Naming the pain of killing

By Carolyn Holderread Heggen
Tuesday, February 28, 2012

Note: This sermon, given by Carolyn Holderread Heggen at Anabaptist Mennonite Biblical Seminary is probably the best introduction to the issues many veterans face and how the church can help that I've come across. If you or someone in your church is curious about working with veterans, this is a great place to start. —Jason Boone.

Years ago a Vietnam Christian Vet came into my therapy office, carrying a Bible, and he said, "If you want to know what it feels like to be me, read these verses." He started pointing to some of these verses Michele read this morning (Psalm 38). I don't know specifically what precipitated the Psalmists despair that caused him to write these verses, but I do know that I have been told by numerous Vets that it's a good description of what they feel like. Thousands of years after those words were written psychiatrists and psychologists came up with an official diagnosis, and a new name for an old malady, a malady as old as war itself. And in 1980 the term Post Traumatic Stress Disorder, or PTSD as we commonly call it, was coined and since then has become part of our medical and lay vocabulary. 

Throughout history, different names have been used to describe the effects of the emotional and spiritual pain people who have been asked to kill experience. The name has changed but when you go back and read some of the old medical journals and diaries of medical people you realize they are talking about the same thing. Way back in the 1600's Swiss soldiers were said to have nostalgia. During the US Civil War, writers called it "the staggers" or "irritable heart," some interesting names. The terminology of WWI it was Shell Shock, and then in WWII it was Combat Neurosis and Battle Fatigue. And like I said, for the veterans of the Vietnam War, the term was Post Traumatic Stress Disorder. 

Some of us, for years have been calling that Post Traumatic Soul Disorder. And it's interesting that although the Psalmist doesn't use scientific, psychological language, it's rather startling how similar the feelings he describes are to what vets have been saying for a number of years. Listen again to what the Psalmists says "There is no health in my body, my guilt has overwhelmed me, my wounds fester, I am bowed down and look very low. All day long I go about mourning. My heart pounds. My friends and neighbors stay away from me. My strength fails me. The light has gone out of my eyes. I am troubled by my sin."

For those of us in the therapeutic world, it was very useful new diagnosis to have a name for something that we sensed for years but couldn't quite put our fingers on. And it also became easier for Veterans, after PTSD became a part of our official language, to get insurance coverage for their war related emotional problems. And I confess that there was at least one Mennonite therapist who, humbly I hope, said, I told you so.

I remember having some interesting conversations with some of my colleagues about some differences we noticed about the group of clients who were diagnosed with PTSD, and they happened to be victims of sexual assault and rape, and veterans. What we were intrigued by is that while they all had some common debilitating symptoms that were similar. There seemed to be something different about the veterans. There seemed to be a sense of shame, sadness, a sense of self-loathing that we didn't see in non-veterans. But it was something that was hard for us to get our hands on and it certainly wasn't part of the PTSD paradigm.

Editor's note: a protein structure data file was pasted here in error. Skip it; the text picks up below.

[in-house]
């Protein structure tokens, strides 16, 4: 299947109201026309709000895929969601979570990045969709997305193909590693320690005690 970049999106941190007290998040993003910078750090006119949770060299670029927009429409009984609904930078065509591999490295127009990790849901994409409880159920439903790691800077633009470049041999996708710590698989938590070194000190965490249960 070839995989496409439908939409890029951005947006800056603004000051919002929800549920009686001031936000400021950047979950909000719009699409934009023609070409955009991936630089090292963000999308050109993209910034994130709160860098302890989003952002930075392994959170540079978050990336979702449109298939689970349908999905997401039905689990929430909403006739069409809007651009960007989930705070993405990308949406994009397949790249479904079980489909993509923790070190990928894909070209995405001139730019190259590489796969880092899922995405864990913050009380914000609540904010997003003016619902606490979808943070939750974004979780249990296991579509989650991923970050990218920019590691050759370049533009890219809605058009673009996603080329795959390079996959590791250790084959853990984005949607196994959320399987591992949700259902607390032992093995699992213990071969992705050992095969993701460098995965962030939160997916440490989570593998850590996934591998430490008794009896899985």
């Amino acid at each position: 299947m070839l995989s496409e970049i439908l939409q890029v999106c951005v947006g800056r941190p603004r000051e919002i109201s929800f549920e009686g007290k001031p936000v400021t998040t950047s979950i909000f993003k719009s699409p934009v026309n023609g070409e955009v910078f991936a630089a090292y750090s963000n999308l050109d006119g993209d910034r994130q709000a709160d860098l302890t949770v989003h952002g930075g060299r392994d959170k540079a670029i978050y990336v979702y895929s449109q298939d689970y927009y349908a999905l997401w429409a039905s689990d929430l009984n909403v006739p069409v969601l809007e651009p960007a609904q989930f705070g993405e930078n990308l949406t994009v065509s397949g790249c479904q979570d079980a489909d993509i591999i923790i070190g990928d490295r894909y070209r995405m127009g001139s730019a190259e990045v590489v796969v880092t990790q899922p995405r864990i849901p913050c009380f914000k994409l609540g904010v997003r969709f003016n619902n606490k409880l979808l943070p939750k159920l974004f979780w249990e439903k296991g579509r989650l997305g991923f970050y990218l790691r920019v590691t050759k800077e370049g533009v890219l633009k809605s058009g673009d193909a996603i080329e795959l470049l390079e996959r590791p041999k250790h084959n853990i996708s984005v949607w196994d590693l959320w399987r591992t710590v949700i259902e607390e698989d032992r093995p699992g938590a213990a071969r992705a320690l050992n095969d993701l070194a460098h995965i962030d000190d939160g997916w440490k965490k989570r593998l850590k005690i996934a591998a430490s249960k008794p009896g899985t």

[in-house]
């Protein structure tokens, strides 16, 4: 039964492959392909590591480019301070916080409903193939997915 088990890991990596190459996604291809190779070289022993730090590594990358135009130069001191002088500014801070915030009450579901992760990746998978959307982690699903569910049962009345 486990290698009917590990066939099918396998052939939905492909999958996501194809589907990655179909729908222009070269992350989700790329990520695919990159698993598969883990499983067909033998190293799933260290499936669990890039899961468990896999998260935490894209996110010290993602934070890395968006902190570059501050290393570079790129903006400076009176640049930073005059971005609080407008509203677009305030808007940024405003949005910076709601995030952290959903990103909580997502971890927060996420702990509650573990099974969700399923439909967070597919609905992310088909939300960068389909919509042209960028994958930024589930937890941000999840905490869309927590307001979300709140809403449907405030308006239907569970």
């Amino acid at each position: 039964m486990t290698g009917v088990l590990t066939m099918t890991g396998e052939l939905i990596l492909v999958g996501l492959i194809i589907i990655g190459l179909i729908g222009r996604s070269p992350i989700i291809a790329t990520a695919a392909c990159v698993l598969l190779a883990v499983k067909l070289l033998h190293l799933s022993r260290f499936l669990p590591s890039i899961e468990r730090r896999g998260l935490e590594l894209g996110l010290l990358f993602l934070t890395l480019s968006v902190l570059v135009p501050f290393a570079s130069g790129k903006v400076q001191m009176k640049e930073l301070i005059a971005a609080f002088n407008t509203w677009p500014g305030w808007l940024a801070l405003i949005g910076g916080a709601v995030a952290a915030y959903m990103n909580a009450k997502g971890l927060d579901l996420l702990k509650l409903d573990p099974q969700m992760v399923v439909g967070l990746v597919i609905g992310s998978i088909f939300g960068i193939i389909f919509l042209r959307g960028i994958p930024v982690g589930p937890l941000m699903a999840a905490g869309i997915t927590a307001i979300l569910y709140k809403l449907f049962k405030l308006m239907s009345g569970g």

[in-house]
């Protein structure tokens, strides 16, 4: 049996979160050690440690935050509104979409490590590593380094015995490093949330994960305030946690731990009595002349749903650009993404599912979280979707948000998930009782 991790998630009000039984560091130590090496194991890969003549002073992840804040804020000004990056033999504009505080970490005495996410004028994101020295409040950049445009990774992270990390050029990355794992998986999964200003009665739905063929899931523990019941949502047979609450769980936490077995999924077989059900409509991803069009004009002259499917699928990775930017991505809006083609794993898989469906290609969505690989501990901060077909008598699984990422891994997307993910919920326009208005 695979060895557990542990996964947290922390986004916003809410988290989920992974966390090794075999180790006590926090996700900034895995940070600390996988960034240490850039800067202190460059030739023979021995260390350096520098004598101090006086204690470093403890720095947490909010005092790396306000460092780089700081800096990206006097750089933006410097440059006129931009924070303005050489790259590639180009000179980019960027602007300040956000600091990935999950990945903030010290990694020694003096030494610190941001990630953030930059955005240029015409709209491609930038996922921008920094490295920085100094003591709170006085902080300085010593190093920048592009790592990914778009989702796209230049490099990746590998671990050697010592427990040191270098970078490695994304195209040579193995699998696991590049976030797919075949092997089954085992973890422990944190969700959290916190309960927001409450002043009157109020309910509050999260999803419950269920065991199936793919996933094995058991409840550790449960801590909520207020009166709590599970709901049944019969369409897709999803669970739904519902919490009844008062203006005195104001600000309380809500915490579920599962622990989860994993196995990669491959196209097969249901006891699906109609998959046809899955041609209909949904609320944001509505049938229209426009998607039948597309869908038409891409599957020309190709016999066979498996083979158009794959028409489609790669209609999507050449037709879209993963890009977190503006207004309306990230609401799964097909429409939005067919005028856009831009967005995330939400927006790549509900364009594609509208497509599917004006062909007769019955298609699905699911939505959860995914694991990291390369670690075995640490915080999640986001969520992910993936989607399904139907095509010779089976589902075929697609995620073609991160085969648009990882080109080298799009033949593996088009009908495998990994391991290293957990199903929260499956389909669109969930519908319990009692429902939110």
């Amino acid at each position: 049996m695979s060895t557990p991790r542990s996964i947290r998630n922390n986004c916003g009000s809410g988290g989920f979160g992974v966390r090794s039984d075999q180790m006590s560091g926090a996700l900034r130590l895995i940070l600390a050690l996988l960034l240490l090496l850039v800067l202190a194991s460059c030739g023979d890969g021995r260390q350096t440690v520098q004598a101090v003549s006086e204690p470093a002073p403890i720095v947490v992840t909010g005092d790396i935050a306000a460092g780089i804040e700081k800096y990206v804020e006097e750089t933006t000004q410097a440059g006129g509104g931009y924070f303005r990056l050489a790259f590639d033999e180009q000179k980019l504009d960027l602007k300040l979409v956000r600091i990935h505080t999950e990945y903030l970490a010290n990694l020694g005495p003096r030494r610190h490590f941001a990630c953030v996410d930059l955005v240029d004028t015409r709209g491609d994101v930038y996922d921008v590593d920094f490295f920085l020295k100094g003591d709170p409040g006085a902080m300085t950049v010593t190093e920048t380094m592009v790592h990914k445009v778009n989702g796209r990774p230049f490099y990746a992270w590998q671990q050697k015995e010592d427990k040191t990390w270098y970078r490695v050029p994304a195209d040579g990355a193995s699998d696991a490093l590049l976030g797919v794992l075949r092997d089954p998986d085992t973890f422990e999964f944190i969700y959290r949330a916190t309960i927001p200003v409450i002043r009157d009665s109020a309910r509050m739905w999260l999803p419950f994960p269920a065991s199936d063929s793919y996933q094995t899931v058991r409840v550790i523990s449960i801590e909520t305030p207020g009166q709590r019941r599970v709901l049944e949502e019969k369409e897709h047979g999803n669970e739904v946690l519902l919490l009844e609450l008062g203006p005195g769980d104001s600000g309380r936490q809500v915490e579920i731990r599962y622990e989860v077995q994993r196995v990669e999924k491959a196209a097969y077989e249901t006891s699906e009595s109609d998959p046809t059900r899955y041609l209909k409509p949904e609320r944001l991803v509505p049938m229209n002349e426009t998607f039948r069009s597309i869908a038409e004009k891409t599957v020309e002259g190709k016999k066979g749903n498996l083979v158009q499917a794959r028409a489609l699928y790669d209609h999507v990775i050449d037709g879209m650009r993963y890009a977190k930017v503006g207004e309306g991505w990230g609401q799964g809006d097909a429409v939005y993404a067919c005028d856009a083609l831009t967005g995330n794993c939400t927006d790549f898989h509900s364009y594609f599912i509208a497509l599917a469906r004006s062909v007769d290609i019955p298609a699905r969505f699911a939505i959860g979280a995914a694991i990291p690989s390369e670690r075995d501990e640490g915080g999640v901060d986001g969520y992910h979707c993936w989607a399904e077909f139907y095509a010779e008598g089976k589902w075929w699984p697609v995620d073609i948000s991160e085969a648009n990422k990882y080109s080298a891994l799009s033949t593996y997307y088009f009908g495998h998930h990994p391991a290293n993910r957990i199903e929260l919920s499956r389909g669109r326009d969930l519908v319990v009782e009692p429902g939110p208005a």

In 1980 there was a young journalist named Peter Maurin, who was asked by Rolling Stone Magazine, to write a story about the experience of Veterans who were coming back from Vietnam and trying to become reintegrated into their communities. Peter wrote an article after he interviewed many soldiers and listened to them. And when he turned in the story to Rolling Stone Magazine they thanked him and said this wasn't quite what they had in mind. What Peter said in that article was that, he had found a deep sadness. And their sadness seemed less connected to things that had happened to them, but more related to things that they had done, or what they had seen their buddies or officers do.

So a year later, after Rolling Stone Magazine turned down the story, it was published in Psychology Today, and the name of that article was Moral Pain. And Maurin described moral pain as having done something or seen something done that violated some deeply engrained sense of right and wrong. And I think you theologians call that a conscience. It was really encouraging to Christian therapists to realize that a secular publication was naming something that might open the door for conversation on spiritual issues, and the soul wounds of Veterans. 

In 1986 I met a man by the name of Fr. William Mahedy. And I just want to say, I want to dedicate in my own heart this week's interchange with you to Fr. Mahedy. He died in July. 

He was a Catholic priest that joined the military as a Chaplain during the Vietnam War, and became profoundly disheartened and disillusioned at what he was asked to do as a Chaplain. He realized he was asked to alleviate Veterans guilt so they could go back and do more killing. He had a profound crisis of conscience and dedicated the rest of his life as a social worker in San Diego, starting Veterans Centers and writing profound pieces about the spiritual woundedness of Veterans. 

I was introduced to Fr. Mahedy when I was working for the Center for Justice and Peace Building through one of my students who was married to the man who was the Chief of Chaplains at that time. And when she went through my class on recovery from trauma she said, you have to do something like this for Veterans. And actually, the Johnsons, he was Chief of Chaplains for the military, gave a significant amount of money for me to do research on how to understand better the wounds of war, and that's when they introduced me to Fr. Mahedy. He wrote the book, Out of the Night: The Spiritual Journey of Vietnam Vets, which is one of the most insightful books, I have found, about the spiritual wounds of war. And Fr. Mahedy, often said to me, "Carolyn, you Mennonites, you Quakers, you Church of the Brethren people, you are the ones who need to be working in recovery of the spiritual wounds of Veterans. Because you've known from the beginnings how war and violence damage the soul." He was my greatest cheerleader in any work I have done with Vets.